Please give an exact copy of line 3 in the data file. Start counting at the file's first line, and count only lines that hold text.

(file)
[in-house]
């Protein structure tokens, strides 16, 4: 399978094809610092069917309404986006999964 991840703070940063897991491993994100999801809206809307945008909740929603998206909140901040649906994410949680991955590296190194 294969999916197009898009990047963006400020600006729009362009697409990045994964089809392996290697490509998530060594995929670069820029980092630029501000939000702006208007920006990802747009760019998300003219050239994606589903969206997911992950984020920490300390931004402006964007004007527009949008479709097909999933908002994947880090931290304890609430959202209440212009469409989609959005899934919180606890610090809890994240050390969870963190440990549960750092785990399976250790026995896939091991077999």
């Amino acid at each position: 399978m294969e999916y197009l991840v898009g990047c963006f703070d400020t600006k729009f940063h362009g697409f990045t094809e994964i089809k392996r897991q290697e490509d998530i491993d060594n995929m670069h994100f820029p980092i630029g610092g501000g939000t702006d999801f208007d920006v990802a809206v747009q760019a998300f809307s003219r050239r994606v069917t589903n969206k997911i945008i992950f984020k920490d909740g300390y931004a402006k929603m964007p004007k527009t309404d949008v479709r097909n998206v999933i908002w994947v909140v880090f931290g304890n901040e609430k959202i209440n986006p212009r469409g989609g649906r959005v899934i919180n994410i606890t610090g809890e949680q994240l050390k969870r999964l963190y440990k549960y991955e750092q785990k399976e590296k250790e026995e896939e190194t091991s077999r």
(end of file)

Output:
């Amino acid at each position: 399978m294969e999916y197009l991840v898009g990047c963006f703070d400020t600006k729009f940063h362009g697409f990045t094809e994964i089809k392996r897991q290697e490509d998530i491993d060594n995929m670069h994100f820029p980092i630029g610092g501000g939000t702006d999801f208007d920006v990802a809206v747009q760019a998300f809307s003219r050239r994606v069917t589903n969206k997911i945008i992950f984020k920490d909740g300390y931004a402006k929603m964007p004007k527009t309404d949008v479709r097909n998206v999933i908002w994947v909140v880090f931290g304890n901040e609430k959202i209440n986006p212009r469409g989609g649906r959005v899934i919180n994410i606890t610090g809890e949680q994240l050390k969870r999964l963190y440990k549960y991955e750092q785990k399976e590296k250790e026995e896939e190194t091991s077999r």